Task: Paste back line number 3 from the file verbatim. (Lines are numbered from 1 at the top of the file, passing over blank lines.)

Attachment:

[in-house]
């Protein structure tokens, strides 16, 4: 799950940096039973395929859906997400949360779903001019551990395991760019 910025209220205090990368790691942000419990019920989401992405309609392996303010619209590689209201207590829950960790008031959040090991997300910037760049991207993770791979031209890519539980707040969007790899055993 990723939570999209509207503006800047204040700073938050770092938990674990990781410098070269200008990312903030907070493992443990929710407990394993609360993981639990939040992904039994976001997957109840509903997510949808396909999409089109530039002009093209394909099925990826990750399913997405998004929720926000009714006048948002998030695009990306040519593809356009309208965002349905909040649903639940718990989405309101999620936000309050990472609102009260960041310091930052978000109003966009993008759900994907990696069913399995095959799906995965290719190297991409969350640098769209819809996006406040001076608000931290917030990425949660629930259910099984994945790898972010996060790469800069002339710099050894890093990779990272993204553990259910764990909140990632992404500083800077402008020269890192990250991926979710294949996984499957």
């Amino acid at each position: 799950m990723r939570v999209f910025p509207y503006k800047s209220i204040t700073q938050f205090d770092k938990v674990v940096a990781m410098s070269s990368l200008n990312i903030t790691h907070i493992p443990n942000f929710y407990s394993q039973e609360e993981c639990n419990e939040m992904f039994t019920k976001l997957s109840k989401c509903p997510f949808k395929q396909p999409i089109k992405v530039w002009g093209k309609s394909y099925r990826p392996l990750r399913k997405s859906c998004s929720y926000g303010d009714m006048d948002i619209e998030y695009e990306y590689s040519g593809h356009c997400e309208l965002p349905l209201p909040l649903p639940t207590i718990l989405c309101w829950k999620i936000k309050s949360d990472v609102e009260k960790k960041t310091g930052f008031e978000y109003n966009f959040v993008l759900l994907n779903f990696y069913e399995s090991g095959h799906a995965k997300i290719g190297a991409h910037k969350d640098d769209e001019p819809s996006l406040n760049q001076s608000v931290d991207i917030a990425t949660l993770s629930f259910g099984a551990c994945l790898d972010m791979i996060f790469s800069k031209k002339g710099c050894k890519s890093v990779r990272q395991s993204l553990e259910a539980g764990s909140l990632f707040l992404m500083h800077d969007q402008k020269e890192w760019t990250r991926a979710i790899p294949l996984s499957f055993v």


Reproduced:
């Amino acid at each position: 799950m990723r939570v999209f910025p509207y503006k800047s209220i204040t700073q938050f205090d770092k938990v674990v940096a990781m410098s070269s990368l200008n990312i903030t790691h907070i493992p443990n942000f929710y407990s394993q039973e609360e993981c639990n419990e939040m992904f039994t019920k976001l997957s109840k989401c509903p997510f949808k395929q396909p999409i089109k992405v530039w002009g093209k309609s394909y099925r990826p392996l990750r399913k997405s859906c998004s929720y926000g303010d009714m006048d948002i619209e998030y695009e990306y590689s040519g593809h356009c997400e309208l965002p349905l209201p909040l649903p639940t207590i718990l989405c309101w829950k999620i936000k309050s949360d990472v609102e009260k960790k960041t310091g930052f008031e978000y109003n966009f959040v993008l759900l994907n779903f990696y069913e399995s090991g095959h799906a995965k997300i290719g190297a991409h910037k969350d640098d769209e001019p819809s996006l406040n760049q001076s608000v931290d991207i917030a990425t949660l993770s629930f259910g099984a551990c994945l790898d972010m791979i996060f790469s800069k031209k002339g710099c050894k890519s890093v990779r990272q395991s993204l553990e259910a539980g764990s909140l990632f707040l992404m500083h800077d969007q402008k020269e890192w760019t990250r991926a979710i790899p294949l996984s499957f055993v």